USE master; Go IF DB_ID('Sandbox') IS NULL BEGIN EXECUTE ('CREATE DATABASE Sandbox'); ALTER DATABASE [Sandbox] SET RECOVERY SIMPLE WITH NO_WAIT ALTER DATABASE [Sandbox] MODIFY FILE ( NAME = N'Sandbox', SIZE = 6144000KB , FILEGROWTH = 262144KB ) ALTER DATABASE [Sandbox] MODIFY FILE ( NAME = N'Sandbox_log', SIZE = 131072KB , FILEGROWTH = 131072KB ) END GO USE Sandbox; Go SET ANSI_NULLS ON GO SET QUOTED_IDENTIFIER ON GO IF SCHEMA_ID('Halloween') IS NULL EXECUTE ('CREATE SCHEMA Halloween'); GO IF OBJECT_ID('Halloween.Ghosts','U') IS NOT NULL BEGIN DROP TABLE Halloween.Ghosts END GO DECLARE @BeginDate DATE = '2014-10-01' ,@EndDate DATE = '2014-10-31' SELECT TOP 1000000 Pinky = IDENTITY(INT,1,1), Blinky = 'GHOST ITEM ' + CONVERT(VARCHAR(20),ISNULL('', 0)), CandyMan = ABS(CHECKSUM(NEWID()))%50000+1, Sadako = CHAR(ABS(CHECKSUM(NEWID()))%26+65) + CHAR(ABS(CHECKSUM(NEWID()))%26+65), Slimer = DATEADD(DAY,RAND(CHECKSUM(NEWID())) * ( 1 + DATEDIFF(DAY, @EndDate,@BeginDate) ), @EndDate), Poltergeist = RIGHT(NEWID(),12), MalcomCrowe = CAST(ABS(CHECKSUM(NEWID()))%10000 /100.0 AS MONEY), TheBlob = REPLICATE('Hey, Dracula!! Why do you say blah, blah blah?',1000) INTO Halloween.Ghosts FROM Master.dbo.SysColumns t1, Master.dbo.SysColumns t2 --Lack of join criteria makes this a CROSS-JOIN /* let's get our Blinky updated properly */ UPDATE hg SET Blinky = 'GHOST ITEM ' + CONVERT(VARCHAR(20),ISNULL(Pinky, 0)) FROM Halloween.Ghosts hg; --===== A table is not properly formed unless a Primary Key has been assigned -- Takes about 1 second to execute. ALTER TABLE Halloween.Ghosts ADD PRIMARY KEY CLUSTERED (Pinky) /* Make sure the soylent green blob is BIG */ --UPDATE Halloween.Ghosts -- SET TheBlob = TheBlob + REPLICATE('Casper is not a real Poltergeist! Frankenstein hates being called Frankenmeanie.',15000); --GO /* additional index to show the ghosts */ CREATE NONCLUSTERED INDEX IX_GhostPinky ON Halloween.Ghosts (Pinky)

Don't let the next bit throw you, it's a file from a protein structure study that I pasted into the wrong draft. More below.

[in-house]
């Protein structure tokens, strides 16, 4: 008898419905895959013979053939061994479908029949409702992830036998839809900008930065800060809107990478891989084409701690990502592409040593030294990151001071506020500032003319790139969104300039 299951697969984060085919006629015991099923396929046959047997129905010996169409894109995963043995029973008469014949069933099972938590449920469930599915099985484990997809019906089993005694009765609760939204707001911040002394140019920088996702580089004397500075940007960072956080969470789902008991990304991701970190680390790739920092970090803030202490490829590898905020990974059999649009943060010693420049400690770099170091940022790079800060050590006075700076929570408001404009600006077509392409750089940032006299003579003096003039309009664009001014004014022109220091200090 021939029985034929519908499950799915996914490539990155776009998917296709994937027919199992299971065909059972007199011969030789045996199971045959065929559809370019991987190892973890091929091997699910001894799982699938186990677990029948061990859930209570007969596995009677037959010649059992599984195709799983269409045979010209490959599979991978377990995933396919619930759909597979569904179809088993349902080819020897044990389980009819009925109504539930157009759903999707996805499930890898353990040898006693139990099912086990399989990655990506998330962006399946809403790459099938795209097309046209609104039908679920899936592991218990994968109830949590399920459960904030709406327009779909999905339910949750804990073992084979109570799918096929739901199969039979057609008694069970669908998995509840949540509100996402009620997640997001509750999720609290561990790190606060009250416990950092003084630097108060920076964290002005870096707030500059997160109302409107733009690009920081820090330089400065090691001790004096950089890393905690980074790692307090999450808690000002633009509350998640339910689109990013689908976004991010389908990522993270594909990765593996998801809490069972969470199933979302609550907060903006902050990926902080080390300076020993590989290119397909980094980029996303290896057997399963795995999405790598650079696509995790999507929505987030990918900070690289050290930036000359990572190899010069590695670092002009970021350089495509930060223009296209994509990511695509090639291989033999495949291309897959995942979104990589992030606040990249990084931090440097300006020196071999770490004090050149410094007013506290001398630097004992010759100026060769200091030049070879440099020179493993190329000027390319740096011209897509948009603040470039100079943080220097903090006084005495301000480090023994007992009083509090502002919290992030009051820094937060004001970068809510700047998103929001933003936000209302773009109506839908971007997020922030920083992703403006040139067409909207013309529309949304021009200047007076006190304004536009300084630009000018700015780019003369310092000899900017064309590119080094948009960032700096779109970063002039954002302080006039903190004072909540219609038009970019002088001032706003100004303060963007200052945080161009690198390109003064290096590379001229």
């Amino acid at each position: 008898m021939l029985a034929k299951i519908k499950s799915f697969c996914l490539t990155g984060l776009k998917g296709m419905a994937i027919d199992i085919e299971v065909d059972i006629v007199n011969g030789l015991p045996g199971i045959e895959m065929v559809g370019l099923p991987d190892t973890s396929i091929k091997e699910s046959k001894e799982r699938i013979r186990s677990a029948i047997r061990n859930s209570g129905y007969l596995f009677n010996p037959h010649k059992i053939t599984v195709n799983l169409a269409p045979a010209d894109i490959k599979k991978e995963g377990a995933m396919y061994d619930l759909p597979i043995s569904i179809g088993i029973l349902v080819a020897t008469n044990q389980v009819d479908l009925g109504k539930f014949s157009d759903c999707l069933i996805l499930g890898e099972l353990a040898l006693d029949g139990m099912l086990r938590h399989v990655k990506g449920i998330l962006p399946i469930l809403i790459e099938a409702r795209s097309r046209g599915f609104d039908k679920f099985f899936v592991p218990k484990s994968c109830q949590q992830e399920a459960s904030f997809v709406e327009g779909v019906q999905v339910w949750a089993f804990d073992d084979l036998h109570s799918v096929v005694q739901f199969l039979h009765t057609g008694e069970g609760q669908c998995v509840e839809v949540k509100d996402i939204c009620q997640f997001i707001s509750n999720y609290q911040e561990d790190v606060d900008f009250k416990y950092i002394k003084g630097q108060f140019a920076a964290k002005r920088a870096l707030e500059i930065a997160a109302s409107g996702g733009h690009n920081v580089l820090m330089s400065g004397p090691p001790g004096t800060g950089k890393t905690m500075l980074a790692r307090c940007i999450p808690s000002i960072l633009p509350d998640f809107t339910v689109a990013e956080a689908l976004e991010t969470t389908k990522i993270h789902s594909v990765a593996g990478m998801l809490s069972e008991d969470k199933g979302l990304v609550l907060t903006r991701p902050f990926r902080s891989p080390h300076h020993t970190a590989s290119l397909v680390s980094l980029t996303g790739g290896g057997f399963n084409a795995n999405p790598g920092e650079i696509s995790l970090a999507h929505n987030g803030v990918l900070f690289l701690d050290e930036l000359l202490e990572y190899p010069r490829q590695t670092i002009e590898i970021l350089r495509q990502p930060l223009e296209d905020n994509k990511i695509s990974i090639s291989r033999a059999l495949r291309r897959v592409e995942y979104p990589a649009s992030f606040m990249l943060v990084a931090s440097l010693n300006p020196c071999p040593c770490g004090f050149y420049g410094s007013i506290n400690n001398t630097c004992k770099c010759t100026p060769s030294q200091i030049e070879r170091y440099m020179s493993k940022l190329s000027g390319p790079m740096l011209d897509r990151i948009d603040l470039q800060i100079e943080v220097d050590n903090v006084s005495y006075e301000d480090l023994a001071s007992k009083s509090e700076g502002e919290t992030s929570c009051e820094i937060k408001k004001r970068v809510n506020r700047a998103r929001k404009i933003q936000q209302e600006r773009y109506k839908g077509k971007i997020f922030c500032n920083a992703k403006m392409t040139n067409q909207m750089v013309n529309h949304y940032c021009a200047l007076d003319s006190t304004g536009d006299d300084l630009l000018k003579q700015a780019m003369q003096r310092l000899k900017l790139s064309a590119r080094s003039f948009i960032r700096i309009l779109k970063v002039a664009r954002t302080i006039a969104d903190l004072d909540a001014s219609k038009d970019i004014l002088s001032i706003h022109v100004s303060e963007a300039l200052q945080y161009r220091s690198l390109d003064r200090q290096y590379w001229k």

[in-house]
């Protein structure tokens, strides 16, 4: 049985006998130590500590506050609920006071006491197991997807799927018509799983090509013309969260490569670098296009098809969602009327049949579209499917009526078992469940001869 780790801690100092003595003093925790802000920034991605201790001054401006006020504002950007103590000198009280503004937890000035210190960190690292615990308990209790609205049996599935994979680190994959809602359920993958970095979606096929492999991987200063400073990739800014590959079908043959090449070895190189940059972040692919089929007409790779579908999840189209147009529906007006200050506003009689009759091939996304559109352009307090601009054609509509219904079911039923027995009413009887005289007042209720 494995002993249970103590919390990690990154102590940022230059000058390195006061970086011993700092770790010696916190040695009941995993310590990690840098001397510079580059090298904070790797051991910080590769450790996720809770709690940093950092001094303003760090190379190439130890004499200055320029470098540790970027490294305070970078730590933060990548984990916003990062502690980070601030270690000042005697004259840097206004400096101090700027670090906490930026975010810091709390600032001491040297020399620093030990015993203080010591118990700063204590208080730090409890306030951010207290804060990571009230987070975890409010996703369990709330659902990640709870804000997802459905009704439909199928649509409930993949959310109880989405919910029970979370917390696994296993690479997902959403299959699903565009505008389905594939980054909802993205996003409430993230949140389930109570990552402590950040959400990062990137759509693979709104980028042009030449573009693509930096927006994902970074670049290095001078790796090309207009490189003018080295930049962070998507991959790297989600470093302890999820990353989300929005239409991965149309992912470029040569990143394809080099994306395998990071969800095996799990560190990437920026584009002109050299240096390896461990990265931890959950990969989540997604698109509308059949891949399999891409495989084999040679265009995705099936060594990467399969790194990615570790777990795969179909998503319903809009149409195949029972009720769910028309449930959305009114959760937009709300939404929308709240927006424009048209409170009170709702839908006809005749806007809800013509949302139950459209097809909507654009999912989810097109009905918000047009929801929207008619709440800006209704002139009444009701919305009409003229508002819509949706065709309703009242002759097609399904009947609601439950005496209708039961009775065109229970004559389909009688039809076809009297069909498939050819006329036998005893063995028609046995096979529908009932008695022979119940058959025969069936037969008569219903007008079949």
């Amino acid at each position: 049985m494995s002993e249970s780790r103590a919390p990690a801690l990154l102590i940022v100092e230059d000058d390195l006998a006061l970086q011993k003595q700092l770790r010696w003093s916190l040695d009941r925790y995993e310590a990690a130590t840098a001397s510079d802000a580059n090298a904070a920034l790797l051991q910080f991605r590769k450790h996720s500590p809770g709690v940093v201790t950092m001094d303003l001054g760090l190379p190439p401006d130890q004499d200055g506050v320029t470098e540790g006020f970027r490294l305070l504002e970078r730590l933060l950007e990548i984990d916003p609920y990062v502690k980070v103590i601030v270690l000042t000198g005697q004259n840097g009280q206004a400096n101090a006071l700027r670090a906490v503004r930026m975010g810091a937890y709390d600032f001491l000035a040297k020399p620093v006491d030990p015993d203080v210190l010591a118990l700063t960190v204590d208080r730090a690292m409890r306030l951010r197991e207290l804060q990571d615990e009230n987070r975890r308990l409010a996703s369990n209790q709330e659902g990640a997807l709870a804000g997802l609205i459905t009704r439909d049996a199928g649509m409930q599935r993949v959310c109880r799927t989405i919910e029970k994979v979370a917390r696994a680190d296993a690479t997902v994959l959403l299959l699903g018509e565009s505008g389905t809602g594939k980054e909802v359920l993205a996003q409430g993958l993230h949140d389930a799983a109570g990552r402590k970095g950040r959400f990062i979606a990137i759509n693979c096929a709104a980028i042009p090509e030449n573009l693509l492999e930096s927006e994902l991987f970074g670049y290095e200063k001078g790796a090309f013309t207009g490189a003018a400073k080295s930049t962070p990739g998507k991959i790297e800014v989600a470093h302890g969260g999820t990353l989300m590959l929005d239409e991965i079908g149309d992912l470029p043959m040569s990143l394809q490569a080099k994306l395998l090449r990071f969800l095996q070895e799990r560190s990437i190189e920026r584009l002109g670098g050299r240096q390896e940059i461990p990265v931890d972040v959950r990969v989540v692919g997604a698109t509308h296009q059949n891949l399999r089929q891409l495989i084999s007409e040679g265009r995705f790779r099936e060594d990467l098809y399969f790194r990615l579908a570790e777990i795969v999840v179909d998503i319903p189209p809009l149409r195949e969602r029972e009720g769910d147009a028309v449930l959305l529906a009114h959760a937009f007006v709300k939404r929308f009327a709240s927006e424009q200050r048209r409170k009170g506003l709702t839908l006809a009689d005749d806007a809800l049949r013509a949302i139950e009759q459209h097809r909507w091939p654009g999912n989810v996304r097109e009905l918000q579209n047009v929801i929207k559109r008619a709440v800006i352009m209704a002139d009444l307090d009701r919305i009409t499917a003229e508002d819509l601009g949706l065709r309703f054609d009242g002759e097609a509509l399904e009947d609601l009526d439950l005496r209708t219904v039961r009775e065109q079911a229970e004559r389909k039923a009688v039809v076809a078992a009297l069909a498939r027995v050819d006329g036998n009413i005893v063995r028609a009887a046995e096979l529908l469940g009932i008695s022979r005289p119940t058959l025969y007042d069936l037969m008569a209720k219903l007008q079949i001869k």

This trap, err database, can be a bit large. As currently configured, we will need about 16GB of disk space to support it. If that is too much, I recommend removing the last column – “TheBlob”. As you can see, we are setting a rather large trap. The table we create (Halloween.Ghosts) will receive One Million records. This is most probably overkill to catch these ghosts, so you can also cut back on the number of records to be affected.
Now, to make sure we have some data and that we can use the table, let’s just run a little test query.
SELECT TOP 100 * FROM Halloween.Ghosts
Excellent, we have a good sample of data.